Dillashaw’s corner popped his shoulder back into place between rounds. Sterling was intelligently attacking the injured shoulder of Dillashaw, and Dillashaw was barely using the arm, limiting him both offensively as well as defensively. Sterling took Dillashaw down, and while Dillashaw was able to escape back to his feet, his shoulder popped right back out in the process, and it was clear by this point that Dillashaw would have nothing to offer Sterling in this fight. Sterling took Dillashaw back down, flattened him out, and threw down heavy ground and pound shots until the fight was stopped.

WINNER: Aljamain Sterling by TKO at 3:44 of Round 2 to retain the UFC Bantamweight Championship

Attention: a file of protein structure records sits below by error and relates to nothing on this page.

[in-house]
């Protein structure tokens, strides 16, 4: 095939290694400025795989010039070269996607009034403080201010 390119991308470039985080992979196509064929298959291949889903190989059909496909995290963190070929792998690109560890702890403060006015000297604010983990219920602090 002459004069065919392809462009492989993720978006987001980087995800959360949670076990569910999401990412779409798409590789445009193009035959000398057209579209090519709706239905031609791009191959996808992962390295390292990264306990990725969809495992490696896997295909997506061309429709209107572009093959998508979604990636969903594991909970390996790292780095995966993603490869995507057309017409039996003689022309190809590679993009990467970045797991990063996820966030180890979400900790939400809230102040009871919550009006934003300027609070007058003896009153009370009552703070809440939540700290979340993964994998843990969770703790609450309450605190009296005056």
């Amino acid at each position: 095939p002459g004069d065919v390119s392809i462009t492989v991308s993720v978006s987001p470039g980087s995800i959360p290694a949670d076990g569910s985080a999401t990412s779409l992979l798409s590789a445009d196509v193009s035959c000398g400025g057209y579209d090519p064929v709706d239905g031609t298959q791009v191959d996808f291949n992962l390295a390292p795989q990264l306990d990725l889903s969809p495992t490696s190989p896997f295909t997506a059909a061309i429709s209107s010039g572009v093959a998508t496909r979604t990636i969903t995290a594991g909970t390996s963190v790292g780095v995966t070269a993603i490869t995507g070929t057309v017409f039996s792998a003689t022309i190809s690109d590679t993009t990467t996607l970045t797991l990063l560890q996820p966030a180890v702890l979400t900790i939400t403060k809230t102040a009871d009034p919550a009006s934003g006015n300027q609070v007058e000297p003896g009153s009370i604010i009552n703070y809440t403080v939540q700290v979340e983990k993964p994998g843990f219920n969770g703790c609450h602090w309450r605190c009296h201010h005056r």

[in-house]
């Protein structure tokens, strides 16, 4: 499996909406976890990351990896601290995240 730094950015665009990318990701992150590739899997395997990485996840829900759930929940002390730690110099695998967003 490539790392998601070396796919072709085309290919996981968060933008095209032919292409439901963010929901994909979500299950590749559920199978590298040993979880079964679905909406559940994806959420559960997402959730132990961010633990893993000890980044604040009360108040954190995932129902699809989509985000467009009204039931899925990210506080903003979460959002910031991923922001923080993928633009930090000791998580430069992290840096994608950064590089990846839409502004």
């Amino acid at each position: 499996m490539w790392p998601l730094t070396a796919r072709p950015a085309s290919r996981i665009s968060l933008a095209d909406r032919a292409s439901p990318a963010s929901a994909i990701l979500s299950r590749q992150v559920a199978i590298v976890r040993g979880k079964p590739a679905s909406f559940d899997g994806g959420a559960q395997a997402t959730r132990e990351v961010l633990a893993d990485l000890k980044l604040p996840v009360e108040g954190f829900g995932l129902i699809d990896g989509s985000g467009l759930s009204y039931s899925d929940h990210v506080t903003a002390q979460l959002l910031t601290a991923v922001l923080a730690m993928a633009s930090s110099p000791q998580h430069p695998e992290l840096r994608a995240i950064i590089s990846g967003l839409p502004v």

Firstly, this was a tremendous performance from Aljamain Sterling, who dominated every second of this fight, and regardless of the circumstances, he deserves credit for fighting with the necessary aggression to force a finish. With that being said, T.J. Dillashaw was in no shape to compete here, and I have to question why his team allowed him to fight here, as physically compromise as he was. The obvious answer is for financial reasons, but in his post-fight interview, Dillashaw stated that his shoulder popped out twenty times since April, and he even told referee Mark Goddard backstage that his shoulder was likely to pop out in the fight. At some point, its just negligence, and I feel strongly that this was a fight that should have never happened. Dillashaw apologized for holding up the division after the fight, and if he requires surgery, this could very well be a career-ender for the former champion, who will be 37 years old in February.